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Texas Longhorn's Genetic History Decoded: How the Cattle First Arrived in the U.S.

Texas Longhorn's Genetic History Decoded: How the Cattle First Arrived in the U.S.

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First Posted: Mar 26, 2013 12:11 PM EDT
Texas Longhorn
Researchers have decoded the genetic history of the Texas Longhorn, a breed of cattle that has a past stretching back to the founding of the United States. (Photo : Flickr/Woody Hibbard)

The Texas Longhorn is known nationwide for its impressive rack of long horns which can extend up to seven feet in length in both steers and cows. As American as it comes, the Longhorn is shown at rodeos throughout the United States. Yet now, scientists have delved into the genetic history of these animals, revealing that they have a hybrid global ancestry.

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The Texas Longhorn itself is bred for the beef industry, known for the leanness of its meat. Known for their innate gentle disposition and intelligence, these creatures are also increasingly being trained as riding steers.

In order to trace the genetic history of these fascinating animals, though, researchers analyzed almost 50,000 genetic markers from 58 cattle breeds--the most comprehensive analysis to date. It revealed the history of the breed, marking how the cattle first arrived on the shores of the U.S.

The scientists found that about 85 percent of the Longhorn genome is "taurine," which means that the cattle are descended from the ancient domestication of the wild aurochs that lived in the Middle East about 8,000 to 10,000 years ago. This is why the Longhorn looks similar to purer taurine breeds such as the Holstein and the Angus.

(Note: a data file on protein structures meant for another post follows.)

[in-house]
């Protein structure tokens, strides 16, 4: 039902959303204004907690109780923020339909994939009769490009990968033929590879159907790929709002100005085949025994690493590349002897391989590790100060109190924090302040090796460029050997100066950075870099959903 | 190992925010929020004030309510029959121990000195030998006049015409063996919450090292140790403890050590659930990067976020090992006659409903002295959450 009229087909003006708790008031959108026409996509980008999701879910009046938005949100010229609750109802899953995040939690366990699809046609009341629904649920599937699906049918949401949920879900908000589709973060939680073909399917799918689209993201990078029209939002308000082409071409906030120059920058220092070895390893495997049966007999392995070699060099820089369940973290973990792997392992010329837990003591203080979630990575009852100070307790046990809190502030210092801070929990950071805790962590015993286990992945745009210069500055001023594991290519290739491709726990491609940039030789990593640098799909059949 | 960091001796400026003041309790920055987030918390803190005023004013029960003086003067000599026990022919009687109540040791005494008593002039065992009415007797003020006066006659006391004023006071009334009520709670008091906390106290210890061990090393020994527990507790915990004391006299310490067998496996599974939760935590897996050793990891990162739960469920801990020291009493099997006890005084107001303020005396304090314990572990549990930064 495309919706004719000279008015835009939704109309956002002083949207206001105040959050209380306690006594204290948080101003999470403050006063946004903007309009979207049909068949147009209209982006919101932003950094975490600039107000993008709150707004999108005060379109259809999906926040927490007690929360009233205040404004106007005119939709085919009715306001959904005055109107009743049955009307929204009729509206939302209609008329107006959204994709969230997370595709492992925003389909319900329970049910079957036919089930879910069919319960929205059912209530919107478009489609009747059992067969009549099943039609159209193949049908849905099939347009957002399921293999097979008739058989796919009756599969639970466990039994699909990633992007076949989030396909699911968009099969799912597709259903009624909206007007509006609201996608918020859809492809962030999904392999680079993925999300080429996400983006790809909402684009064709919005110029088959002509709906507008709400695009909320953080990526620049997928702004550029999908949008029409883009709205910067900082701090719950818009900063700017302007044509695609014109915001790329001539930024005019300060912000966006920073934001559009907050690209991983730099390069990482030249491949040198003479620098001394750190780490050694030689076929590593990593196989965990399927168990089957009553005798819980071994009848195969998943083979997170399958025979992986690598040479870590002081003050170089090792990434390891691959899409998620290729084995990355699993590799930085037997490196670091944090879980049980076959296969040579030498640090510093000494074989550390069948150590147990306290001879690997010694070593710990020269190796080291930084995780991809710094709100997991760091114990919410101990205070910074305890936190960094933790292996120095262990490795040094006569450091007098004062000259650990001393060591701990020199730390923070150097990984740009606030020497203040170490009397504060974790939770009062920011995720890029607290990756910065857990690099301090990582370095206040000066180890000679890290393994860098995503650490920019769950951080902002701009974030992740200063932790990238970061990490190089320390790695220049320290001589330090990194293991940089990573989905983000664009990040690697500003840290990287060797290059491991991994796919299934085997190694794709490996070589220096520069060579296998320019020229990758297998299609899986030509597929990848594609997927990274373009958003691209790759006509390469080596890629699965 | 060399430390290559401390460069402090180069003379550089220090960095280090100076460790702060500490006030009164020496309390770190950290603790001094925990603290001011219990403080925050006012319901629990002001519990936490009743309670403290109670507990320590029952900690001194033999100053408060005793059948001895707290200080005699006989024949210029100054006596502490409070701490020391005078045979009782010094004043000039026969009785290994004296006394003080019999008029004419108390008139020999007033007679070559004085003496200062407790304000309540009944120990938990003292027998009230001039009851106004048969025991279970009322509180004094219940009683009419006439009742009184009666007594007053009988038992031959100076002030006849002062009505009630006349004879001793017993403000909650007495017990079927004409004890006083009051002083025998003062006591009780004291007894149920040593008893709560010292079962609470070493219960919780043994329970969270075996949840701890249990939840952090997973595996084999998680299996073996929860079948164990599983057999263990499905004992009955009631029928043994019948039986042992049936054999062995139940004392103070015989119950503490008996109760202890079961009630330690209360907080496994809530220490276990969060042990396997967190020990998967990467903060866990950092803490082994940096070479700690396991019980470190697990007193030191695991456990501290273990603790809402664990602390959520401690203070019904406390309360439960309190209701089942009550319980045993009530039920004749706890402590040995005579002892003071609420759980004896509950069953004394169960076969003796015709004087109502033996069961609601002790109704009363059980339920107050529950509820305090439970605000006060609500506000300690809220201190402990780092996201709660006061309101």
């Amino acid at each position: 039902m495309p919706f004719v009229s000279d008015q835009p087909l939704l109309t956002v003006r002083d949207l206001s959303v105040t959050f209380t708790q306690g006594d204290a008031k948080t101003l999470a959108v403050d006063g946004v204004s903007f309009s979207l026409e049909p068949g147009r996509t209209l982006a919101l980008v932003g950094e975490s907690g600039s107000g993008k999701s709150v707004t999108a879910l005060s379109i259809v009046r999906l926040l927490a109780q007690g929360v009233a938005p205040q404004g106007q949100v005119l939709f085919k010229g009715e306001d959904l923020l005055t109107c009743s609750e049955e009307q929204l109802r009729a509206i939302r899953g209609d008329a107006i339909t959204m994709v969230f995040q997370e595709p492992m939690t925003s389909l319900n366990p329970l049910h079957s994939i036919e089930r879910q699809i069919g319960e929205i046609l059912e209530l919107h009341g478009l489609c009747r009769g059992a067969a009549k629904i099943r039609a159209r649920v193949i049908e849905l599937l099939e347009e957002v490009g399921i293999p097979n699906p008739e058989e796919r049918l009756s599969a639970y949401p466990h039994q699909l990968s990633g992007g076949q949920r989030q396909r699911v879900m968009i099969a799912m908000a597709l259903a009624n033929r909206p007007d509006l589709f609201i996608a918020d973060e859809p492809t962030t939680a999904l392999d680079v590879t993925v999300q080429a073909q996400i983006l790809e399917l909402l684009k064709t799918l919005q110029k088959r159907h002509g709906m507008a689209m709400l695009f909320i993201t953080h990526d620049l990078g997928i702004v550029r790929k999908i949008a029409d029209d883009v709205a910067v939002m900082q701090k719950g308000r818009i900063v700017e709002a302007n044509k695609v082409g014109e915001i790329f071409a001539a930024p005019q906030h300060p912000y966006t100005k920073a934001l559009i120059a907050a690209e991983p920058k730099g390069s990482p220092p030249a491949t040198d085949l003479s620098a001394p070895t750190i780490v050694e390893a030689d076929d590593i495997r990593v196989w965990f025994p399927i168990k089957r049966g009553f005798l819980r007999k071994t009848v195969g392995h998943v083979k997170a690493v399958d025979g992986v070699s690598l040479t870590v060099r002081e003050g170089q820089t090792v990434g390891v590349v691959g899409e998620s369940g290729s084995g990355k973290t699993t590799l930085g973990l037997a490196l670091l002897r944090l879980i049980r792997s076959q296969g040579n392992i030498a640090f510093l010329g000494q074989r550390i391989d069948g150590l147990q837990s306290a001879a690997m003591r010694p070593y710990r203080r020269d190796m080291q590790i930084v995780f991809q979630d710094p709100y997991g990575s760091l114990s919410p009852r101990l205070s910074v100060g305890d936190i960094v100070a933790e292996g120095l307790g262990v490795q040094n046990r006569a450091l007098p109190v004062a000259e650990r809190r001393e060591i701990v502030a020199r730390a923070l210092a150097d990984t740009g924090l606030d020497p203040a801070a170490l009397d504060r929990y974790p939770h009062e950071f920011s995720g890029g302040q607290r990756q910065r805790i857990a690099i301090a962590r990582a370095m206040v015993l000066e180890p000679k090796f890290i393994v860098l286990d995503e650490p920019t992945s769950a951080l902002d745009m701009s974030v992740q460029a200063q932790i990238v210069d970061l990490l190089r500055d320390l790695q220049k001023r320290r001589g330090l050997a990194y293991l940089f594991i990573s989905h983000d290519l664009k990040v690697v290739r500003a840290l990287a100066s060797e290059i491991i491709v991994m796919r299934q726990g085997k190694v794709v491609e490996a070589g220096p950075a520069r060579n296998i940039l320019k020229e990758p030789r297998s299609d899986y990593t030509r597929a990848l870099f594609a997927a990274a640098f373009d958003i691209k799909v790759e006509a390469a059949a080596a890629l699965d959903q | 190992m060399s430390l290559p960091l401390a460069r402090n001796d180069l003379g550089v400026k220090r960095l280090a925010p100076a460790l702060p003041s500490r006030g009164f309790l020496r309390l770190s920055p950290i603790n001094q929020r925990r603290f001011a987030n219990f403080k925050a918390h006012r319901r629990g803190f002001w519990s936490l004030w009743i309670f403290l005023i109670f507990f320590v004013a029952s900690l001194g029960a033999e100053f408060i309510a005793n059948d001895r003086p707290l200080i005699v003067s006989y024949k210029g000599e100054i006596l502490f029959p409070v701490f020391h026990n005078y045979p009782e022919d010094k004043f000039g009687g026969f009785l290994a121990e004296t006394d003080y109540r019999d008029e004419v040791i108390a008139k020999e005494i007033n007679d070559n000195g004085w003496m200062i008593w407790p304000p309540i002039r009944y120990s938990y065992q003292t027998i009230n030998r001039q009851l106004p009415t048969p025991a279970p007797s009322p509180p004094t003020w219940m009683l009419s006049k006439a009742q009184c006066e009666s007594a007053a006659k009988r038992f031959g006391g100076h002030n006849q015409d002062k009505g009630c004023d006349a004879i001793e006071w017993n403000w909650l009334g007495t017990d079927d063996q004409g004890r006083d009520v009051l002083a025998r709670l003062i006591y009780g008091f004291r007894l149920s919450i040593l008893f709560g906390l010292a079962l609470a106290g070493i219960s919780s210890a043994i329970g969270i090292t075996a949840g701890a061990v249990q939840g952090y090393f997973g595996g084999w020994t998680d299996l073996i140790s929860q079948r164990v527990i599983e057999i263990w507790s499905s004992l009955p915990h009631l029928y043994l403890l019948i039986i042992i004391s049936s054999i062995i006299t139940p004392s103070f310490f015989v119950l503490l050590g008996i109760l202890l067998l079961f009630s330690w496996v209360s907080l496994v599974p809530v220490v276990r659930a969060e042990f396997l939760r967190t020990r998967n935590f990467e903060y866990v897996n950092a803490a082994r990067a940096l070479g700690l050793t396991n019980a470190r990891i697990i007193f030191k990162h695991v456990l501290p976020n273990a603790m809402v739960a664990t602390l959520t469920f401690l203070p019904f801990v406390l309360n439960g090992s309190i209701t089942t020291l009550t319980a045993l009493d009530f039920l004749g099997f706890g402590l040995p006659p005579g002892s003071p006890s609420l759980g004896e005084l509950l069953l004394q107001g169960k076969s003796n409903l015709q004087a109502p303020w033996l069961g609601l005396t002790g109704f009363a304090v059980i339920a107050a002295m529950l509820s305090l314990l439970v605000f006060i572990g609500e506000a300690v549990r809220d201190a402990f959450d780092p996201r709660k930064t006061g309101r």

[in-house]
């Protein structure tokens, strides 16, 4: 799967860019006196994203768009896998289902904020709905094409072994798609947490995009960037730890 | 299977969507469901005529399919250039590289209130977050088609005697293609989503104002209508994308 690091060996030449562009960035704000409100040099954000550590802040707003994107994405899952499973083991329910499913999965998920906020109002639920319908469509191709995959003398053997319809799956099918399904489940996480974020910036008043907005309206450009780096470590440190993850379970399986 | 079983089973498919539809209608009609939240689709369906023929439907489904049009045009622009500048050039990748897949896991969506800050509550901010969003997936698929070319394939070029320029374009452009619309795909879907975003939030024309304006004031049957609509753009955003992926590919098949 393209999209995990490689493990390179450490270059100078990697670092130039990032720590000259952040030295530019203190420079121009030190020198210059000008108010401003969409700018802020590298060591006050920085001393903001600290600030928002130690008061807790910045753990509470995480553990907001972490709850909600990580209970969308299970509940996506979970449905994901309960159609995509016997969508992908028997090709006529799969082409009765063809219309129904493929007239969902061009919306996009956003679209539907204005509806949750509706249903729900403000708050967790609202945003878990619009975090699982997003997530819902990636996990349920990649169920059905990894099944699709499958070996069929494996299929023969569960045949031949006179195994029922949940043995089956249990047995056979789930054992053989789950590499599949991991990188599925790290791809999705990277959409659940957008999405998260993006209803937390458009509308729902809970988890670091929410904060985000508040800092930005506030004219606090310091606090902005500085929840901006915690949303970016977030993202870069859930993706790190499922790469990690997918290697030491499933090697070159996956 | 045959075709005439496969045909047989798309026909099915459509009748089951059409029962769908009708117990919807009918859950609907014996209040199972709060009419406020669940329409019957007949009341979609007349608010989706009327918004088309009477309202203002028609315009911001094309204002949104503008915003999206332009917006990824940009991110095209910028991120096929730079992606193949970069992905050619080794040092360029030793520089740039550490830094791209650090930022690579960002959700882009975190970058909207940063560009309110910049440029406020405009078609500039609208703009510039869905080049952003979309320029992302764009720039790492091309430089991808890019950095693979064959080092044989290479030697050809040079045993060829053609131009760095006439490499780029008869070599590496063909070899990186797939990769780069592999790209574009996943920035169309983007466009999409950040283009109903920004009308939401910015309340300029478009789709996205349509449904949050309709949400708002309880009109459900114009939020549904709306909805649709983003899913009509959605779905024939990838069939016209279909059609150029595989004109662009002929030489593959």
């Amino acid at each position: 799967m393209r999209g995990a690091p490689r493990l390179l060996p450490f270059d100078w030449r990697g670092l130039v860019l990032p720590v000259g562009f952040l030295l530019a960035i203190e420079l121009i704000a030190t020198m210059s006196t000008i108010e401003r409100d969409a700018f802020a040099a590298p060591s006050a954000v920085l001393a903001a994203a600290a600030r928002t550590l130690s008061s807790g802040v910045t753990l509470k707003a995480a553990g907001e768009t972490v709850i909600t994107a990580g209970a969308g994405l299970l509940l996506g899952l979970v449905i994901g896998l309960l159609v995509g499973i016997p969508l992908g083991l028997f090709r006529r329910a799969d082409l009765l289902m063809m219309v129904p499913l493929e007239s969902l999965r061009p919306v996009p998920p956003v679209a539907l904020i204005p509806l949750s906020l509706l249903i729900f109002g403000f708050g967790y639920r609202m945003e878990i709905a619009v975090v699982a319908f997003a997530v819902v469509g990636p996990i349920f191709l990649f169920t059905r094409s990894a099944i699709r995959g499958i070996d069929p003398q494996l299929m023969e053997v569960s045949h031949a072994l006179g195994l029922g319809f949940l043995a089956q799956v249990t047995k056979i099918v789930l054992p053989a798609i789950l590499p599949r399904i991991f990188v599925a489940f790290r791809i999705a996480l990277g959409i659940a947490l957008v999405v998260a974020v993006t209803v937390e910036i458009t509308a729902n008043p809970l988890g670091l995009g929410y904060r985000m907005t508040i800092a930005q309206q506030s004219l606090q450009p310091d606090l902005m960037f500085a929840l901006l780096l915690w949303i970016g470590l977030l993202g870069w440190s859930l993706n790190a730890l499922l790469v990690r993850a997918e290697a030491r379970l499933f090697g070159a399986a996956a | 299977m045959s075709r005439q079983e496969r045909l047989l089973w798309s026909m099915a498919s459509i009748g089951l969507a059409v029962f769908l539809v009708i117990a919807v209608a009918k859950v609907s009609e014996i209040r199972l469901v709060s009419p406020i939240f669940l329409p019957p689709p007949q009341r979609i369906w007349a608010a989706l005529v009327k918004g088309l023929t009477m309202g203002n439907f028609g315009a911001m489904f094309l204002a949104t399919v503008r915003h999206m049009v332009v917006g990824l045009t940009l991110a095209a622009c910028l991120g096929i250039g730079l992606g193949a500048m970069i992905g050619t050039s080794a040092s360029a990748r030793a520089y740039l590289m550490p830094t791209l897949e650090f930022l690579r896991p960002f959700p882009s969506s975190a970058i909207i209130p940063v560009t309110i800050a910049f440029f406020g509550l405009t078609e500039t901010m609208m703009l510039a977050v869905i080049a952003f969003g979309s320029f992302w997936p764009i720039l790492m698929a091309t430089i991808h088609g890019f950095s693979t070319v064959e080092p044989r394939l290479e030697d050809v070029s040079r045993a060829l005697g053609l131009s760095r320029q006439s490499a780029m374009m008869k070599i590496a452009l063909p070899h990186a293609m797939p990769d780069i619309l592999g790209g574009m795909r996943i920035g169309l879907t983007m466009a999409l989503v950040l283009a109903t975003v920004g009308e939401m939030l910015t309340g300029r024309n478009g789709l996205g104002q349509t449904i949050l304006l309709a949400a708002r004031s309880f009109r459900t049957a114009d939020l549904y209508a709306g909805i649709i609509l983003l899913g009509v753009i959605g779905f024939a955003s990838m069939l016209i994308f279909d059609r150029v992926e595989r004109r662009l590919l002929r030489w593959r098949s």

The remaining 15 percent of the genome was "indicine," which means that the Longhorns also are descended from the aurochs that were domesticated in India. With a characteristic hump on the back of their necks, the indicine cattle eventually spread into Africa and to the Iberian peninsula.

It was some time before the Longhorn finally wound up in Texas, though. Christopher Columbus first brought European cattle over on his ship; many of them became feral, roaming the plains and re-evolving ancient survival traits that had been previously bred out of their ancestors. The cattle became leaner, developed larger horns and became better able to resist heat and drought.

It wasn't until after the Civil War that the Texas Longhorn finally got its name. The first Texans rounded up wild herds and began supplying beef to the rest of the country, eventually breeding them and creating the modern-day Texas Longhorn. Now, the cattle are used as mascots, displayed in rodeos and are famed for their impressive horns.

The findings are published this week in the Proceedings of the National Academy of Sciences

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